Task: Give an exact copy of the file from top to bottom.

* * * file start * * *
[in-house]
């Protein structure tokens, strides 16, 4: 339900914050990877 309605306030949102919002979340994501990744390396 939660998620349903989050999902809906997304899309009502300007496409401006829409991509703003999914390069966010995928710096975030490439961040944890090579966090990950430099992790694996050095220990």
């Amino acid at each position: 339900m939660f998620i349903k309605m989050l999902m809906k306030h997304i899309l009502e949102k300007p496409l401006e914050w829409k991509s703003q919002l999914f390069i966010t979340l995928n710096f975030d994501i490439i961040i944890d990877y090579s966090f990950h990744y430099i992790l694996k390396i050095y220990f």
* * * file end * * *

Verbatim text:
[in-house]
């Protein structure tokens, strides 16, 4: 339900914050990877 309605306030949102919002979340994501990744390396 939660998620349903989050999902809906997304899309009502300007496409401006829409991509703003999914390069966010995928710096975030490439961040944890090579966090990950430099992790694996050095220990």
């Amino acid at each position: 339900m939660f998620i349903k309605m989050l999902m809906k306030h997304i899309l009502e949102k300007p496409l401006e914050w829409k991509s703003q919002l999914f390069i966010t979340l995928n710096f975030d994501i490439i961040i944890d990877y090579s966090f990950h990744y430099i992790l694996k390396i050095y220990f």